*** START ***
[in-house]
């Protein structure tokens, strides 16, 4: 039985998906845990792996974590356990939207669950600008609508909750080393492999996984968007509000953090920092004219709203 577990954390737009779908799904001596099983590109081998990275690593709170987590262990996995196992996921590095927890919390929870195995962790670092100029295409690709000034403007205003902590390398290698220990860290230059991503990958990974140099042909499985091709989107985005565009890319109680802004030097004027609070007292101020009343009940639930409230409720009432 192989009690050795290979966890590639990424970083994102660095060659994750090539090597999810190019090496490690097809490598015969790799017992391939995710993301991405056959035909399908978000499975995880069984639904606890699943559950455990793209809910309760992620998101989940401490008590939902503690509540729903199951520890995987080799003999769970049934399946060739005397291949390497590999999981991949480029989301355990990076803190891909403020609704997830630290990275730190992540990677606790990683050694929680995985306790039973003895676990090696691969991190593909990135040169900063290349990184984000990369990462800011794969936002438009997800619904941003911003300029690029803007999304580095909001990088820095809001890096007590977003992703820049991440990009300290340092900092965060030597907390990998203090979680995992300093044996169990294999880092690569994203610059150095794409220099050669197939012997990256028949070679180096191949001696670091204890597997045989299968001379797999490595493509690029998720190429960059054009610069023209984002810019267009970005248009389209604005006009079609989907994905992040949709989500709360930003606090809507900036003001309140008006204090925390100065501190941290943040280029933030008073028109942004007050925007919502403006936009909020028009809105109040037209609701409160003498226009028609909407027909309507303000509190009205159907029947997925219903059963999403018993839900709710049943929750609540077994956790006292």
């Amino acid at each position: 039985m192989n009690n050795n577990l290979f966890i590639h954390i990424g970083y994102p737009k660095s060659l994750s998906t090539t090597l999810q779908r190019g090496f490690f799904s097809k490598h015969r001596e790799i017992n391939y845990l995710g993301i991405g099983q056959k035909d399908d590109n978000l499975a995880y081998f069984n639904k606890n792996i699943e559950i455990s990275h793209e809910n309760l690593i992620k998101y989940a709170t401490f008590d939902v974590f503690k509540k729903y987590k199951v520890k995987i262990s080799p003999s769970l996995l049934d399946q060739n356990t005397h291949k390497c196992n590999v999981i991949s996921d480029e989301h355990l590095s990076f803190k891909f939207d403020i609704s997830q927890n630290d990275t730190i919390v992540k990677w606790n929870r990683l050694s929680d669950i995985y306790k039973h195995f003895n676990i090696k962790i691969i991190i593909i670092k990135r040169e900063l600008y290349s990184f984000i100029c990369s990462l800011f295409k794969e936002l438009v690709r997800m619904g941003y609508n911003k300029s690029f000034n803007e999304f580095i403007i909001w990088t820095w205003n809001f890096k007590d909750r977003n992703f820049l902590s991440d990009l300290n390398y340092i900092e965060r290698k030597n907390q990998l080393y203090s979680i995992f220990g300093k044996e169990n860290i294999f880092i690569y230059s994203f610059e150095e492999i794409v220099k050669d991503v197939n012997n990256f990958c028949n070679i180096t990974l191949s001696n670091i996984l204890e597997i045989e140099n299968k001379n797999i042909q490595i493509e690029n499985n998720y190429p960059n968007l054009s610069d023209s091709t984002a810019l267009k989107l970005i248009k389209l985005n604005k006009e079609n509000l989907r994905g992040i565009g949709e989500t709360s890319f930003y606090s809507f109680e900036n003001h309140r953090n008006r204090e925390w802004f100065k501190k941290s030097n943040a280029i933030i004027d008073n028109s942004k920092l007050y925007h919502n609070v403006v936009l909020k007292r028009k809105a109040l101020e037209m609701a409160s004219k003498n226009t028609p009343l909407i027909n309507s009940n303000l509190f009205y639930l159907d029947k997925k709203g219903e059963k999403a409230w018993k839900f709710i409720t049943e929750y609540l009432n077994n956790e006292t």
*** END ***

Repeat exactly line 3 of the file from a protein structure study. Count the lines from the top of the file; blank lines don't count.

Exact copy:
């Amino acid at each position: 039985m192989n009690n050795n577990l290979f966890i590639h954390i990424g970083y994102p737009k660095s060659l994750s998906t090539t090597l999810q779908r190019g090496f490690f799904s097809k490598h015969r001596e790799i017992n391939y845990l995710g993301i991405g099983q056959k035909d399908d590109n978000l499975a995880y081998f069984n639904k606890n792996i699943e559950i455990s990275h793209e809910n309760l690593i992620k998101y989940a709170t401490f008590d939902v974590f503690k509540k729903y987590k199951v520890k995987i262990s080799p003999s769970l996995l049934d399946q060739n356990t005397h291949k390497c196992n590999v999981i991949s996921d480029e989301h355990l590095s990076f803190k891909f939207d403020i609704s997830q927890n630290d990275t730190i919390v992540k990677w606790n929870r990683l050694s929680d669950i995985y306790k039973h195995f003895n676990i090696k962790i691969i991190i593909i670092k990135r040169e900063l600008y290349s990184f984000i100029c990369s990462l800011f295409k794969e936002l438009v690709r997800m619904g941003y609508n911003k300029s690029f000034n803007e999304f580095i403007i909001w990088t820095w205003n809001f890096k007590d909750r977003n992703f820049l902590s991440d990009l300290n390398y340092i900092e965060r290698k030597n907390q990998l080393y203090s979680i995992f220990g300093k044996e169990n860290i294999f880092i690569y230059s994203f610059e150095e492999i794409v220099k050669d991503v197939n012997n990256f990958c028949n070679i180096t990974l191949s001696n670091i996984l204890e597997i045989e140099n299968k001379n797999i042909q490595i493509e690029n499985n998720y190429p960059n968007l054009s610069d023209s091709t984002a810019l267009k989107l970005i248009k389209l985005n604005k006009e079609n509000l989907r994905g992040i565009g949709e989500t709360s890319f930003y606090s809507f109680e900036n003001h309140r953090n008006r204090e925390w802004f100065k501190k941290s030097n943040a280029i933030i004027d008073n028109s942004k920092l007050y925007h919502n609070v403006v936009l909020k007292r028009k809105a109040l101020e037209m609701a409160s004219k003498n226009t028609p009343l909407i027909n309507s009940n303000l509190f009205y639930l159907d029947k997925k709203g219903e059963k999403a409230w018993k839900f709710i409720t049943e929750y609540l009432n077994n956790e006292t």